July 22-26, 2013 at the University of Chicago
DEADLINE EXTENDED TO MARCH 15
The pursuit and transmission of knowledge in the contemporary academy is highly specialized, secular, and regarded as separable from the social circumstances and beliefs of scientists, scholars, and students. This seminar will analyze the historical and intellectual reasons for the secularization and specialized fragmentation of knowledge characteristic of the contemporary academy. Through reading and discussion of scholarship pertaining to the historical processes through which knowledge was secularized, participants will explore ways in which knowledge has been alternatively understood within a unifying philosophical and theological framework, and how such a framework might remain intellectually viable today.
In addition to primary sources, this seminar will include discussion of the works of Pierre Hadot, Jean LeClerq, Alasdair MacIntyre, John Paul II, George Mardsen, Mark Knoll, and Christian Smith.
Format: There will be two 2.5-hour sessions each day. The seminar will include presentations by Prof. Gregory and by participants on the readings assigned, followed by seminar style discussion.
Seminar Leader: Brad Gregory is professor of history and the Dorothy G. Griffin collegiate chair at the University of Notre Dame. He received his Ph.D. from Princeton University (1996) and was a Junior Fellow in the Harvard Society of Fellows (1994-96). Before joining the faculty at Notre Dame in 2003, Gregory taught at Stanford University, where he received early tenure in 2001. Gregory has two degrees in philosophy as well, both earned at the Catholic University of Louvain, Belgium. Gregory’s research focuses on Christianity in the Reformation era, the long-term effects of the Reformation, secularization in early modern and modern Western history, and methodology in the study of religion. He most recently published The Unintended Reformation: How a Religious Revolution Secularized Society.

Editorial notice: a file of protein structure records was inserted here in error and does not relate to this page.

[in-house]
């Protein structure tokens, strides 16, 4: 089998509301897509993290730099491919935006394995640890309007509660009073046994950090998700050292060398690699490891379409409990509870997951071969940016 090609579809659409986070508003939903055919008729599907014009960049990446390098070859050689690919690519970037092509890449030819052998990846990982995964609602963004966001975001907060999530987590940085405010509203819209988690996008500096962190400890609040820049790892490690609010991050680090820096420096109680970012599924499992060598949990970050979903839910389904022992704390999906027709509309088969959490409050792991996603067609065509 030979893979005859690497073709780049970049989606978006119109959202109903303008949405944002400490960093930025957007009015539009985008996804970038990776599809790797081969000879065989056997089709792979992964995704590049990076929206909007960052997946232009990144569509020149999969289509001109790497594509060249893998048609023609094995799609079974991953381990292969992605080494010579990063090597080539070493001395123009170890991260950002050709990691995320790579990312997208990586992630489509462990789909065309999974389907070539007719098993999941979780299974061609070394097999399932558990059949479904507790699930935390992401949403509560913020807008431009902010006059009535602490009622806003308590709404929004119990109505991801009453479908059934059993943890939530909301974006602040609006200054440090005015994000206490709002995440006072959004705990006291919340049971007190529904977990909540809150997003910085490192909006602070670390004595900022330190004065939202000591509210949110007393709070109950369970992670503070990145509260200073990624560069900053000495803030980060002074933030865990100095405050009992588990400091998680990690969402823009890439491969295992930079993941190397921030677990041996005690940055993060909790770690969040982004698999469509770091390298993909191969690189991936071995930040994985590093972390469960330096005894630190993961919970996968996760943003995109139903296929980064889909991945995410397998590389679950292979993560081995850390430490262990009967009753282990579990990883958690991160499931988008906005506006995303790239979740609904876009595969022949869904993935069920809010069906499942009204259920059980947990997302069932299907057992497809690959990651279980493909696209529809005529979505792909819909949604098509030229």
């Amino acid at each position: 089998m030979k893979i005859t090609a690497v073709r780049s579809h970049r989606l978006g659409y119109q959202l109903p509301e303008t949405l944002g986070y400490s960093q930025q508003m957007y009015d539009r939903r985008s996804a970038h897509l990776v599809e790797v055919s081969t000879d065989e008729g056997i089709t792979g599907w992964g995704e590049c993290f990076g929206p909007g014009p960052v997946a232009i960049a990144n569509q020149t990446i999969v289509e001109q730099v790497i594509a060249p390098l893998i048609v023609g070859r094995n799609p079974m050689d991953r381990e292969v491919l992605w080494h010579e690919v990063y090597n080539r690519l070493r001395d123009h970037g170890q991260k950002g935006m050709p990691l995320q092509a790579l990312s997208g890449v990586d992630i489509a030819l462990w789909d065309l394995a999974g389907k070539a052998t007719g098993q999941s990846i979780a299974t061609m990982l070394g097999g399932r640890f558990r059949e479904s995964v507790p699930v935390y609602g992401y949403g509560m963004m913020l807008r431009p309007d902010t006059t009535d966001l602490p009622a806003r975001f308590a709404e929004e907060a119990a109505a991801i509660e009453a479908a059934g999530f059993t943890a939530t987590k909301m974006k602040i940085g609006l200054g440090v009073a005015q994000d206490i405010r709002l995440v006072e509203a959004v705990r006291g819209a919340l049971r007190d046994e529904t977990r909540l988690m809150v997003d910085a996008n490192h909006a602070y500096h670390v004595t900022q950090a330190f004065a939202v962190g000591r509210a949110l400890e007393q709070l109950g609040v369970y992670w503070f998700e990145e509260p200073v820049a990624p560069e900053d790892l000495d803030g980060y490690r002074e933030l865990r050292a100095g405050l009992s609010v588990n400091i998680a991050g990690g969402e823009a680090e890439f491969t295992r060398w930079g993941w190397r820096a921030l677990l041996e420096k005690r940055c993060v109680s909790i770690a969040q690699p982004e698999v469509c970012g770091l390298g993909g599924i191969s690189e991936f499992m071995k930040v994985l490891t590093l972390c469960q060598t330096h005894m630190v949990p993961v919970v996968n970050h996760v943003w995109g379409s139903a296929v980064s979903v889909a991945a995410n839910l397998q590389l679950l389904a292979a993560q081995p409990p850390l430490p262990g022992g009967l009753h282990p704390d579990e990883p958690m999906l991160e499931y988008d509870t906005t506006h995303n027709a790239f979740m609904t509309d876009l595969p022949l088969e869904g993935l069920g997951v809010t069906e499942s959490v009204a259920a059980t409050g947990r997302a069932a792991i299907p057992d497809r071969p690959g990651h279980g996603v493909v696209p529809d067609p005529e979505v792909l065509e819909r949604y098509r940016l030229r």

Location: The seminar will be held at the University of Chicago, home of the Lumen Christi Institute. Students will be provided with accommodations and meals in the dormitories on campus for the duration of the seminar. Funds are also available to provide for student travel.
Application Information: This seminar will be open to currently enrolled graduate students in the humanities and theology. Applicants will be required to submit:
- A completed online application form.
- An updated CV.
- At least one and as many as two letter(s) of recommendation from a member of the program in which the student is currently enrolled or employed.
- A statement of research interest no longer than 750 words, which includes an explanation of how this seminar might bear on the student’s current or future research plans.
- One example of written, academic work (25-30 pages maximum).
Letters of recommendation can be emailed to firstname.lastname@example.org or mailed to: Lumen Christi Institute, Graduate Seminars, 1220 East 58th Street, Chicago, IL 60637. Incomplete applications will not be considered.
We will admit 15 students to this seminar.
Application materials must be received by Friday, March 15, 2013.
Any further questions can be directed towards Mark Franzen at email@example.com.